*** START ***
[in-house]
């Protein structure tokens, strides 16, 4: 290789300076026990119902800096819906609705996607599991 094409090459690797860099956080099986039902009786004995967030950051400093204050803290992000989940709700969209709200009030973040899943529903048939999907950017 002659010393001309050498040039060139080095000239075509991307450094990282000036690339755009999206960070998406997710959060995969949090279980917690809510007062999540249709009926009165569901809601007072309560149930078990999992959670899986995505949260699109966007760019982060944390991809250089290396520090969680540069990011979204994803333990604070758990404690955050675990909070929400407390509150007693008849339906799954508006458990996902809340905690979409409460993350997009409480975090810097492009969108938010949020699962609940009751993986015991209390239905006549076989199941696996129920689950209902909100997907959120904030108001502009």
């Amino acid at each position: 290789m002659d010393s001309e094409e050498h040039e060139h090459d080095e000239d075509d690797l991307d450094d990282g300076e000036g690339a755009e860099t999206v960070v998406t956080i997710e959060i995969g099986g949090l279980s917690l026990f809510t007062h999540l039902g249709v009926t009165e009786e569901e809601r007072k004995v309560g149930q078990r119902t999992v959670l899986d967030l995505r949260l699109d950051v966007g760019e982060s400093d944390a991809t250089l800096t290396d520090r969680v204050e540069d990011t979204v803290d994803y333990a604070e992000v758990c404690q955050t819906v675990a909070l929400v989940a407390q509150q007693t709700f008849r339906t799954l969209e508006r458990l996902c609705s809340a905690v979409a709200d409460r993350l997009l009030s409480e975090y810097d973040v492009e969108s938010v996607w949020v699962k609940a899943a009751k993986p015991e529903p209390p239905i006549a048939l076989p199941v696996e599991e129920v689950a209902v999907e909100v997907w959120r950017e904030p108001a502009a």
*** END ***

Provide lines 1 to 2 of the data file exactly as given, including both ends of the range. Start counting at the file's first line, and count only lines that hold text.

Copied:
[in-house]
């Protein structure tokens, strides 16, 4: 290789300076026990119902800096819906609705996607599991 094409090459690797860099956080099986039902009786004995967030950051400093204050803290992000989940709700969209709200009030973040899943529903048939999907950017 002659010393001309050498040039060139080095000239075509991307450094990282000036690339755009999206960070998406997710959060995969949090279980917690809510007062999540249709009926009165569901809601007072309560149930078990999992959670899986995505949260699109966007760019982060944390991809250089290396520090969680540069990011979204994803333990604070758990404690955050675990909070929400407390509150007693008849339906799954508006458990996902809340905690979409409460993350997009409480975090810097492009969108938010949020699962609940009751993986015991209390239905006549076989199941696996129920689950209902909100997907959120904030108001502009």